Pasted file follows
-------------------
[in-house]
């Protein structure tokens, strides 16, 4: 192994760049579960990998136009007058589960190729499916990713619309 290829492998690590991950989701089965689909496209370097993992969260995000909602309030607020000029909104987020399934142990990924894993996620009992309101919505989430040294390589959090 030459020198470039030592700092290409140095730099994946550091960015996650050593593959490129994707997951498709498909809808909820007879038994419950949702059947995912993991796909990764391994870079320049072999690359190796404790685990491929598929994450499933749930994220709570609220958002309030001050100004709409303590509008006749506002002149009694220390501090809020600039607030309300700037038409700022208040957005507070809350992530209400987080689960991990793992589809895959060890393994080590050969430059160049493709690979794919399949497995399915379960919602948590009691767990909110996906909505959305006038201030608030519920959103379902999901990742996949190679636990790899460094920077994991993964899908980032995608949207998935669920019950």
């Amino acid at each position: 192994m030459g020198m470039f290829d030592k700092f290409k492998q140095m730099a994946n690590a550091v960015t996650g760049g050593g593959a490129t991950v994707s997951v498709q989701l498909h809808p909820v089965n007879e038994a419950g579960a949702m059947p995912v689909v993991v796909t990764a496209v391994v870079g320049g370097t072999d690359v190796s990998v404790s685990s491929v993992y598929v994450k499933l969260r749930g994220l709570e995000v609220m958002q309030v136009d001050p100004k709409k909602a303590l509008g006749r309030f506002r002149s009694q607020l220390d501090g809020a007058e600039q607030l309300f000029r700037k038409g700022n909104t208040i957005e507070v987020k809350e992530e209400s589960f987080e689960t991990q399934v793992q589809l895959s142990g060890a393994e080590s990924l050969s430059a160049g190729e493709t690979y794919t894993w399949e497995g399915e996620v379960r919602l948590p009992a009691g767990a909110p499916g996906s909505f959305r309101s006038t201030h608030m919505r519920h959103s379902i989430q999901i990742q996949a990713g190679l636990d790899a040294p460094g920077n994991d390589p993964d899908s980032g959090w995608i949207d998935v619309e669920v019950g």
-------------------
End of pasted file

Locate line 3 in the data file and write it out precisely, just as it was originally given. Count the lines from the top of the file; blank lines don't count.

């Amino acid at each position: 192994m030459g020198m470039f290829d030592k700092f290409k492998q140095m730099a994946n690590a550091v960015t996650g760049g050593g593959a490129t991950v994707s997951v498709q989701l498909h809808p909820v089965n007879e038994a419950g579960a949702m059947p995912v689909v993991v796909t990764a496209v391994v870079g320049g370097t072999d690359v190796s990998v404790s685990s491929v993992y598929v994450k499933l969260r749930g994220l709570e995000v609220m958002q309030v136009d001050p100004k709409k909602a303590l509008g006749r309030f506002r002149s009694q607020l220390d501090g809020a007058e600039q607030l309300f000029r700037k038409g700022n909104t208040i957005e507070v987020k809350e992530e209400s589960f987080e689960t991990q399934v793992q589809l895959s142990g060890a393994e080590s990924l050969s430059a160049g190729e493709t690979y794919t894993w399949e497995g399915e996620v379960r919602l948590p009992a009691g767990a909110p499916g996906s909505f959305r309101s006038t201030h608030m919505r519920h959103s379902i989430q999901i990742q996949a990713g190679l636990d790899a040294p460094g920077n994991d390589p993964d899908s980032g959090w995608i949207d998935v619309e669920v019950g």